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Shrove Tuesday

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Pieter Bruegel the Elder- The Fight between Carnival and Lent detail 3

Detail from the 1559 oil painting The Fight Between Carnival and Lent by Pieter Bruegel the Elder.

Shrove Tuesday is a term used in Ireland, the United Kingdom, Canada[1], New Zealand, and Australia[2] for the day preceding Ash Wednesday, the first day of the Christian season of fasting and prayer called Lent.

The word shrove is the past tense of the English verb shrive, which means to obtain absolution for one's sins by way of Confession and doing penance. Thus Shrove Tuesday gets its name from the shriving that English Christians were expected to do prior to receiving absolution immediately before Lent begins. Shrove Tuesday is the last day of shrovetide, a season that developed after the Protestant Reformation, somewhat analogous to the Carnival tradition that continued separately in Catholic countries of Latin Europe. The term "Shrove Tuesday" is no longer widely known in the United States outside of people who observe liturgical traditions such as those of the Lutheran, Episcopal and Roman Catholic Churches.[3][4] Because of the increase in many immigrant populations and traditions since the 19th century, and the rise of highly publicized festivals, Mardi Gras has become more familiar as the designation for that day.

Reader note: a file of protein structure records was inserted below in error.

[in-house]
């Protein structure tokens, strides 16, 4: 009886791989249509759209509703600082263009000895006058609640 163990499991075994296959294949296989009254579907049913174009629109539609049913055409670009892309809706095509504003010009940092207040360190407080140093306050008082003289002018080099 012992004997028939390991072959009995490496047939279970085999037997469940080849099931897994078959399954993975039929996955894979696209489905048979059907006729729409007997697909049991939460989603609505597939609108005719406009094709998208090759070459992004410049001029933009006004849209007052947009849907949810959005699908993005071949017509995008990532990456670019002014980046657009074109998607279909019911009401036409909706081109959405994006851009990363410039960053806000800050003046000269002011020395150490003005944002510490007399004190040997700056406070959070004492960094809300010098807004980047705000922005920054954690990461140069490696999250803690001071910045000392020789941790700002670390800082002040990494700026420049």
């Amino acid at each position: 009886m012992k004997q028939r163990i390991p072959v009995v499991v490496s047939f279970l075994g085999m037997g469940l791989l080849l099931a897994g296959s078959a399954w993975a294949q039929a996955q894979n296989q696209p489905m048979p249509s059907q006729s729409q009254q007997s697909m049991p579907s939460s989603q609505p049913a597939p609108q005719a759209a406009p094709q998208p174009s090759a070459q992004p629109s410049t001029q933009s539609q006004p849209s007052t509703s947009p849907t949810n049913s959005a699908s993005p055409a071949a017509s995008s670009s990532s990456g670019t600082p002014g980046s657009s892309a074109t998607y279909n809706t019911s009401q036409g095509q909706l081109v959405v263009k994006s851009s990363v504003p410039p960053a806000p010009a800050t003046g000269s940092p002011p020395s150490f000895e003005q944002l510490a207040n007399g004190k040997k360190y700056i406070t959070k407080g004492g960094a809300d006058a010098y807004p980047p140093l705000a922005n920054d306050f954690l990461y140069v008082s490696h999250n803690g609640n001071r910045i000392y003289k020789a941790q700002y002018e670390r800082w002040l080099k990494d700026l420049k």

In England and many other countries, the festival was widely associated with the eating of rich foods made with eggs, sugar and butter, such as pancakes. It was often known simply as Pancake Day, originally because making such foods used up ingredients such as fat and eggs, whose consumption was traditionally restricted during fasting associated with Lent.


Fat Tuesday

In countries of the Carnival tradition, the day before Ash Wednesday is known either as Fat Tuesday (Portuguese, Terça-feira Gorda; French, Mardi Gras; Italian, Martedì Grasso; Swedish, Fettisdagen; Norwegian, Fastelavens; Estonian, Vastlapäev), or the "Tuesday of Carnival" (Spanish, Martes de Carnaval; Portuguese, Terça-feira de Carnaval; German, Faschingsdienstag). This is in reference to eating special foods before the fasting season of Lent.